08.24.2016
wellness

THC Makes Lab Rats Smarter, Pissing Off Canadian Researchers

Canadian rodents have learned to chill in the face of science.

University of British Columbia behavioral researchers released a report Tuesday in the Journal of Psychiatry and Neuroscience that indicates the scientists have been outwitted by 29 crafty rats.

The Canadian academics had trained the 29 rodents to "exert cognitive effort" on a tiered reward system. The rats were given the option of completing a simple task or a task that required greater brain engagement. For completion of the difficult task, the rats were rewarded with two lumps of sugar. Completing the simple task paid off in only one sugar lump.

Once the rats were comfortable with this workday routine, Mason Silveira, a PhD candidate in psychology, and Associate Professor Catharine Winstanley smoked the rats out—or used some other method to administer doses of THC and CBD. What Silveira and Winstanley found out next was totally misinterpreted by them.

From the Guardian:

“When rats were given THC, we found that they were less likely to exert the mental energy needed to do more difficult tasks,” Silveira said.
“Though they were less likely to do these more difficult tasks, they were still able to. There’s this distinction between THC’s ability to affect your cognition versus your willingness to actually use your cognitive abilities.”

Silveria and Winstanley seem to be stuck on the notion that the rats' elevated decision to settle for one lump of sugar and reject the artificially imposed imperatives to accumulate more and more sugar lumps indicates some impairment in the animals. The Canadian academics fail to consider the possibility that under the influence of marijuana, the rodents have made a collective decision to do what is best for the rats. Why, really, should the rats be jumping through hoops, figuratively speaking, for a pair of ambitious academics?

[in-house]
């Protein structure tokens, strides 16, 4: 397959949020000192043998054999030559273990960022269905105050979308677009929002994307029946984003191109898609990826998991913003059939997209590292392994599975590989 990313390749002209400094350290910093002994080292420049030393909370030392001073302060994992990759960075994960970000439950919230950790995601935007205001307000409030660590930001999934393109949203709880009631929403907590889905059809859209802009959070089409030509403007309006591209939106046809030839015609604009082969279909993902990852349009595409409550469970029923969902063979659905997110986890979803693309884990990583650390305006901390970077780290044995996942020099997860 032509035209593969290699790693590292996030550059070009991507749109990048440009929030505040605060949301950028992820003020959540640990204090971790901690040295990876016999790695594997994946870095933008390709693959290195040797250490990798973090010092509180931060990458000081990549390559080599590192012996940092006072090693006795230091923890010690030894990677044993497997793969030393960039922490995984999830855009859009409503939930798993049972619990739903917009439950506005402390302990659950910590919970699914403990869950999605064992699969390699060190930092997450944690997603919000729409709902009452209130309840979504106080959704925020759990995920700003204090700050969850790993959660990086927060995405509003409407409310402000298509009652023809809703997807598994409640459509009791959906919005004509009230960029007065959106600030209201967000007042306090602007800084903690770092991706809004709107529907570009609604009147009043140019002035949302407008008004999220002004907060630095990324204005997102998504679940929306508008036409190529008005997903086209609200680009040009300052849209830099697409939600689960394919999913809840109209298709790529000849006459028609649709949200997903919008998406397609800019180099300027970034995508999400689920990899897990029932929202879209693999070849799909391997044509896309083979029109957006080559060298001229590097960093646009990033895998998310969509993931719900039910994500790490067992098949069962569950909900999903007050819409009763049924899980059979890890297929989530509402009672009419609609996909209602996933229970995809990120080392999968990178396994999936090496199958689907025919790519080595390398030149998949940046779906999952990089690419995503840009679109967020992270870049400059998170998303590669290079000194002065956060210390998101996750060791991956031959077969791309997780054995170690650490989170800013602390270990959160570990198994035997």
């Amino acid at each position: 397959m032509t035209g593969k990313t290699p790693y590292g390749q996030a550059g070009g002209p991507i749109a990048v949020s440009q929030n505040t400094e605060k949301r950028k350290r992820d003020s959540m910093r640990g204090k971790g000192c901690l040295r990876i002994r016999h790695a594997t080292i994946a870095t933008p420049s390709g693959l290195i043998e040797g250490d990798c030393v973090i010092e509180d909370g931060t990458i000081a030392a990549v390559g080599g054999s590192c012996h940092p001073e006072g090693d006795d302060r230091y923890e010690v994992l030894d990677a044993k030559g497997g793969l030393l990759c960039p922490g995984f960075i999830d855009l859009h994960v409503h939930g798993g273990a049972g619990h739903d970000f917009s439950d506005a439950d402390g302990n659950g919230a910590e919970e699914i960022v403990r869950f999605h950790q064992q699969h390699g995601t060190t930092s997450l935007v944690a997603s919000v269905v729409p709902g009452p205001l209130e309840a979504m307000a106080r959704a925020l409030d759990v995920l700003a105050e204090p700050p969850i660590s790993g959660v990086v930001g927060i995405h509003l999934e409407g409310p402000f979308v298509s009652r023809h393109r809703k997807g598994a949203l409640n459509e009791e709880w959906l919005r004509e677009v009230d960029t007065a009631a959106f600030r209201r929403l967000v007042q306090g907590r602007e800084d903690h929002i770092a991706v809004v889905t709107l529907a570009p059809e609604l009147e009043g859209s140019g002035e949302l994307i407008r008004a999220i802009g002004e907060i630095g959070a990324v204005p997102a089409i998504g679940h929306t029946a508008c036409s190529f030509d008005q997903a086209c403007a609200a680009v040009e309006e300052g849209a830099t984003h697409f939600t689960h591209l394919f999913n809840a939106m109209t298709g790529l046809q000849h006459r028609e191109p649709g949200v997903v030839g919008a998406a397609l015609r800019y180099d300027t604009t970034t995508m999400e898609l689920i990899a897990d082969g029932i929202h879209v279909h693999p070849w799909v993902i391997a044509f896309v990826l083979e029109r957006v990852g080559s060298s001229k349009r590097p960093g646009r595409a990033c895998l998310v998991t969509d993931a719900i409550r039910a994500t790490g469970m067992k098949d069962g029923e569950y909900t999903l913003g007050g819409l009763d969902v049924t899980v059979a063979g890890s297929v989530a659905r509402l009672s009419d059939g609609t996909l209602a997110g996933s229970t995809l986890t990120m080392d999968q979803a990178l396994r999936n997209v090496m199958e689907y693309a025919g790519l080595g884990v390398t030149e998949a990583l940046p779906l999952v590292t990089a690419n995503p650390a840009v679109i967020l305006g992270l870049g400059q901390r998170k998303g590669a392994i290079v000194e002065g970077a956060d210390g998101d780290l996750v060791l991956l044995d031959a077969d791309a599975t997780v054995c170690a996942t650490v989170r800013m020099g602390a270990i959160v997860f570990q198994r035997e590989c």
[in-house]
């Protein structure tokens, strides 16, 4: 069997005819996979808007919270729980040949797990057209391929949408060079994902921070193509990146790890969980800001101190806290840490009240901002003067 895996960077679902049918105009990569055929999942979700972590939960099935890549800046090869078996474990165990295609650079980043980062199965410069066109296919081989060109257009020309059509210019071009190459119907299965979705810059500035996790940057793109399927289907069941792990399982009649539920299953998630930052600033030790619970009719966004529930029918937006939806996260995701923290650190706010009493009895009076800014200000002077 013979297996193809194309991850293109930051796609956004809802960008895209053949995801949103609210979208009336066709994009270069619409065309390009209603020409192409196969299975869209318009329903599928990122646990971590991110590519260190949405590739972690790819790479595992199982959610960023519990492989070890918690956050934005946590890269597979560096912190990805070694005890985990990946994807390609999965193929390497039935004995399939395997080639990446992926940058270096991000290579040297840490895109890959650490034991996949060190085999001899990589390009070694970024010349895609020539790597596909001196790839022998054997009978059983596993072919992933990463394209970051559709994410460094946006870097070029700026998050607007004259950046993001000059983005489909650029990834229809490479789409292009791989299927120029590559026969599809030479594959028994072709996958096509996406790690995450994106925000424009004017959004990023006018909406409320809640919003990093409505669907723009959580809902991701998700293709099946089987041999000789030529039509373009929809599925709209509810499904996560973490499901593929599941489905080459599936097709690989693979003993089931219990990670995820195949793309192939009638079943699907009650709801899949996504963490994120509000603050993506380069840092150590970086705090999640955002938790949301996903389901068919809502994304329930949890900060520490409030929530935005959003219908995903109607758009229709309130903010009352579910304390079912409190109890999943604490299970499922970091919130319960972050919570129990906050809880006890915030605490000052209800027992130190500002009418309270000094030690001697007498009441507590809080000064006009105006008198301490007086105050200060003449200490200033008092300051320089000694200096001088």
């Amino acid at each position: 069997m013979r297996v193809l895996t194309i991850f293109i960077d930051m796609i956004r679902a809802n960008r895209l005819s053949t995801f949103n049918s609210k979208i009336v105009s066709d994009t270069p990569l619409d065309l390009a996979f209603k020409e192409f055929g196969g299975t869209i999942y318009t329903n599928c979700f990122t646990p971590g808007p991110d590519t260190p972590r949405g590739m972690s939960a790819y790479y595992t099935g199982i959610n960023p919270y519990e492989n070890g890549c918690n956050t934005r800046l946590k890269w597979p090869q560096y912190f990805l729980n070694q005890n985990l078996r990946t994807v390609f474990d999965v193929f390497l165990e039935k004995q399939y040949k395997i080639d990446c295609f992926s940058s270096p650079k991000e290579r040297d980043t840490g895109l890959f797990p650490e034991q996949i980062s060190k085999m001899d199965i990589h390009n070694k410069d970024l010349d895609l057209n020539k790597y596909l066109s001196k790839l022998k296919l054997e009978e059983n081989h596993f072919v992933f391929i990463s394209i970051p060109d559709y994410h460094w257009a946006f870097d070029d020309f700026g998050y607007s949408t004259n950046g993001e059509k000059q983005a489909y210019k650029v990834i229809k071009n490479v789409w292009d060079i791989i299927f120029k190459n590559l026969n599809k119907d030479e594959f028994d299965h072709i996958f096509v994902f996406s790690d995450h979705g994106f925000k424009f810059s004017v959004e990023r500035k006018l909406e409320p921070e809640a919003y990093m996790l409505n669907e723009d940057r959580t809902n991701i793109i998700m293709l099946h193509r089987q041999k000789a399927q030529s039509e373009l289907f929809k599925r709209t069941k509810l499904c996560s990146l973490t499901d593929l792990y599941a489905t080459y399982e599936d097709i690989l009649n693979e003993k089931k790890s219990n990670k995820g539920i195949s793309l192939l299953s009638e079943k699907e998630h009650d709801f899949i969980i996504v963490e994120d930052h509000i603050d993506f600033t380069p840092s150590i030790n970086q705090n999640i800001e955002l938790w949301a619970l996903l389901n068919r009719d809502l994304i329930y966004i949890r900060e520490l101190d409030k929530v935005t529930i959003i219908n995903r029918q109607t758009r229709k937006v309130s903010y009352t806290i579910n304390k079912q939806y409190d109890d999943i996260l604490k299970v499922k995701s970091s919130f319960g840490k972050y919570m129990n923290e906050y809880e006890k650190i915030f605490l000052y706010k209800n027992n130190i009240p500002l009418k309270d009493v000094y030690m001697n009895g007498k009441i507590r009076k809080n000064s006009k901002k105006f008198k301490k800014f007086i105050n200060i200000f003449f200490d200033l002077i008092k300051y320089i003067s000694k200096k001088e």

“They all got cognitively lazier,” complains Silveria.

Image via Wikipedia

One man's cognitive laziness is another's subversive will to passively resist. The rats, clearly, smartened up after ingesting the THC. The researchers are adamant to point out that the rats have not lost their ability to perform the more difficult task. They just don’t want to. Somehow, the researchers conclude that opt-out means the rodents are lazier. But, in essence, the weed has enlightened the rats to the possibility of declining to jump through hoops just to please some nerd playing God in a laboratory.

"I think that will resonate with anyone who’s either experimented with marijuana or maybe knows people who are using it," says Winstanley, lamenting the animals’ "impaired" willingness to exert cognitive effort. "Thinking about how essential that is for people to fulfill their potential and economic success, I think it is a bit worrying. Hopefully we can try and understand exactly what the biological underpinnings of that effect are and maybe come up with a way to reverse it."

Or maybe science would be better served by coming up with a way to enhance those biological underpinnings. We can all cite plenty of human rats who the world would be better off if these rats exerted less ambition to accumulate more and more sugar lumps.

As for the rest of us, if THC helps us to follow the lead of these 29 revolutionary rodents and hop off the gerbil wheel, leaving the rat race to the rats who deserve it, then we will be better people for it, just like those 29 Canadian rats are.


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